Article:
Portal:Liberalism

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Portal:Liberalism

The Liberalism Portal

Liberalism (from the Latin liberalis, "of freedom") is the belief in the importance of liberty and equal rights. Liberals espouse a wide array of views depending on their understanding of these principles, but most liberals support such fundamental ideas as constitutions, liberal democracy, free and fair elections, human rights, democratic capitalism, free trade, secular society, and the market economy. These ideas are often accepted even among political groups that do not openly profess a liberal ideological orientation. Liberalism first became a distinct political movement during the Age of Enlightenment, when it became popular among philosophers and economists in the Western world. Liberalism rejected the prevailing social and political norms of hereditary privilege, state religion, absolute monarchy and the Divine Right of Kings. Leaders in the Glorious Revolution of 1688, the American Revolution of 1776 and the French Revolution of 1789 used liberal philosophy to justify the armed overthrow of royal tyranny. Liberalism encompasses several intellectual trends and traditions, but the dominant variants are classical liberalism, which became popular in the 18th century, and social liberalism, which became popular in the 20th century. In the United States, "liberal" generally refers specifically to social liberalism. Neoliberalism refers primarily to the 20th-century resurgence of 19th-century ideas associated with laissez-faire economic liberalism.
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Eleanor Roosevelt holding the Universal Declaration of Human Rights
The Universal Declaration of Human Rights (UDHR) is a declaration adopted by the United Nations General Assembly on December 10, 1948 at the Palais de Chaillot in Paris. The Declaration represents the first global expression of rights to which all human beings are entitled. It consists of 30 articles which have been elaborated in subsequent international treaties, regional human rights instruments, national constitutions and laws. The International Bill of Human Rights consists of the Universal Declaration of Human Rights, the International Covenant on Economic, Social and Cultural Rights, and the International Covenant on Civil and Political Rights and its two Optional Protocols.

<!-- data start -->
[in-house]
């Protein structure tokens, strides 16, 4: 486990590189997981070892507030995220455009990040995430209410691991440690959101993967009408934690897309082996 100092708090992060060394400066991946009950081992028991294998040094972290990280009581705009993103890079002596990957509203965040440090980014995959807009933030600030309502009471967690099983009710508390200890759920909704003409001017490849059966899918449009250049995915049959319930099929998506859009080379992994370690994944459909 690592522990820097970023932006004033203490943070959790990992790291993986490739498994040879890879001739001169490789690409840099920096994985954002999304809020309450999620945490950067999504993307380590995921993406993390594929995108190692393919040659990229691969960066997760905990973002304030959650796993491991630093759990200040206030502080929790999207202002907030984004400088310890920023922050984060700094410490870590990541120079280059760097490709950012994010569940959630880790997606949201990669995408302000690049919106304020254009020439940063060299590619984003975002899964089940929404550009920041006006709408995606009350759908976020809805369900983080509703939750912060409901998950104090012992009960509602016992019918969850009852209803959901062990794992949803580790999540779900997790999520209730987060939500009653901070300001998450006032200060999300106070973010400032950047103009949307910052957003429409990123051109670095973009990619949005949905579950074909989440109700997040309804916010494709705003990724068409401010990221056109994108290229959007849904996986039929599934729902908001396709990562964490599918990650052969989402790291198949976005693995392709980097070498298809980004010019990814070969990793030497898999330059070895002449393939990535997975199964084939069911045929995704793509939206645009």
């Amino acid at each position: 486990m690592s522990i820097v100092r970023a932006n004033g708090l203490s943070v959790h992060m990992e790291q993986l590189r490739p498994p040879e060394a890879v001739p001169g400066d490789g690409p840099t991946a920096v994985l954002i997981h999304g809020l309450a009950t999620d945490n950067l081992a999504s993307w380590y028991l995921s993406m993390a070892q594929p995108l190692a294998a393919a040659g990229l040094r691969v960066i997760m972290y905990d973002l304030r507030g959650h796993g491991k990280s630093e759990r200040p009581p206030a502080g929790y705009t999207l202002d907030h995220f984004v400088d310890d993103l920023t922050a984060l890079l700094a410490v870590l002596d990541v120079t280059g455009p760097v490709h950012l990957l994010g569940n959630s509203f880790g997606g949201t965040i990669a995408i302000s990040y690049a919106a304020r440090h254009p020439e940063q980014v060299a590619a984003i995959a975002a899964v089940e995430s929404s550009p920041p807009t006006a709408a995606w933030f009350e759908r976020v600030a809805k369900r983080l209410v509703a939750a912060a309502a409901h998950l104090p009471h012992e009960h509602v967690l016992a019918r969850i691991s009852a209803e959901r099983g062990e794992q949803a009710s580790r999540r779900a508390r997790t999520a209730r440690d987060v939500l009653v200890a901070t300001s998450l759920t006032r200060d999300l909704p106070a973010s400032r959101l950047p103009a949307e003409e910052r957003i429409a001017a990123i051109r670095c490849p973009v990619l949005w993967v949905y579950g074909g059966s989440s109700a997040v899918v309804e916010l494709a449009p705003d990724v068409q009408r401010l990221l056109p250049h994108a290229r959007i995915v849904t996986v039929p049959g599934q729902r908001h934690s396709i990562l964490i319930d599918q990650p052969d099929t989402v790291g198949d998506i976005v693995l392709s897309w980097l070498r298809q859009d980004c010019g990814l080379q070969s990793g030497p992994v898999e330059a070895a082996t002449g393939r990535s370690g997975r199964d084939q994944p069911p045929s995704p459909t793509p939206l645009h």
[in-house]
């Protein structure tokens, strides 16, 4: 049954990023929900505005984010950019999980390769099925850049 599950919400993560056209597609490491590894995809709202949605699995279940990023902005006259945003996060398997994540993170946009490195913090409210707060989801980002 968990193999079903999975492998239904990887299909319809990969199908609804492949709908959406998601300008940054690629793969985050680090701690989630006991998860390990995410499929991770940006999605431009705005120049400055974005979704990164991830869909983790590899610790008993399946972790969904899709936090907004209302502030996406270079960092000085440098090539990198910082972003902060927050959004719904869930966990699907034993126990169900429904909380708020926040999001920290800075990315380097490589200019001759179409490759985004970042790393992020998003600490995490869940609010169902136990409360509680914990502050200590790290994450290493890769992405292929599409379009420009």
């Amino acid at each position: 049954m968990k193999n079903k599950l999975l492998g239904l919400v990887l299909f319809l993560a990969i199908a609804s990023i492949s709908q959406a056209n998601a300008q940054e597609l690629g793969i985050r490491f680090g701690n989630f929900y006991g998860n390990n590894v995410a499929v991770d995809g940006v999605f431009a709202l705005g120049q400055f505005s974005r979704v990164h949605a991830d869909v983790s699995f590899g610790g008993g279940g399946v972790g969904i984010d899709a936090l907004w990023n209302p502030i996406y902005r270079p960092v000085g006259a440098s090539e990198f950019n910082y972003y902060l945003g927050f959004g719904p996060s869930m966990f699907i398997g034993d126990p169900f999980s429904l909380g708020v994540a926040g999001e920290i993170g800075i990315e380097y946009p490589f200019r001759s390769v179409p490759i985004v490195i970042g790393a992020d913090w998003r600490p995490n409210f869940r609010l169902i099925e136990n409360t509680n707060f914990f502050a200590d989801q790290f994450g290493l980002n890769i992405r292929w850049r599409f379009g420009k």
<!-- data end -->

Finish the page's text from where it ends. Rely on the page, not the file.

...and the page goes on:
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John Bordley Rawls (February 21, 1921 – November 24, 2002) was an American moral and political philosopher. He held the James Bryant Conant University Professorship at Harvard University and the Fulbright Fellowship at the University of Oxford. Rawls received both the Schock Prize for Logic and Philosophy and the National Humanities Medal in 1999, the latter presented by President Bill Clinton, in recognition of how Rawls's work "helped a whole generation of learned Americans revive their faith in democracy itself."

His magnum opus, A Theory of Justice (1971), was said at the time of its publication to be "the most important work in moral philosophy since the end of World War II", and is now regarded as "one of the primary texts in political philosophy". His work in political philosophy, dubbed Rawlsianism, takes as its starting point the argument that "the most reasonable principles of justice are those everyone would accept and agree to from a fair position". Rawls attempts to determine the principles of social justice by employing a number of thought experiments such as the famous original position in which everyone is impartially situated as equals behind a veil of ignorance. He is one of the major thinkers in the tradition of liberal political philosophy. According to English philosopher Jonathan Wolff, John Rawls was the most important political philosopher of the 20th century.

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John Dewey
John Dewey, The need for a new party II: Breakdown of the old order, 1931.
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The storming of the Bastille, 14 July 1789
Credit: Dodo

The Storming of the Bastille occurred in Paris, France, on the afternoon of 14 July 1789. The medieval fortress, armory, and political prison in Paris known as the Bastille represented royal authority in the center of Paris. The prison contained just seven inmates at the time of its storming but was a symbol of abuses by the monarchy; its fall was the flashpoint of the French Revolution.

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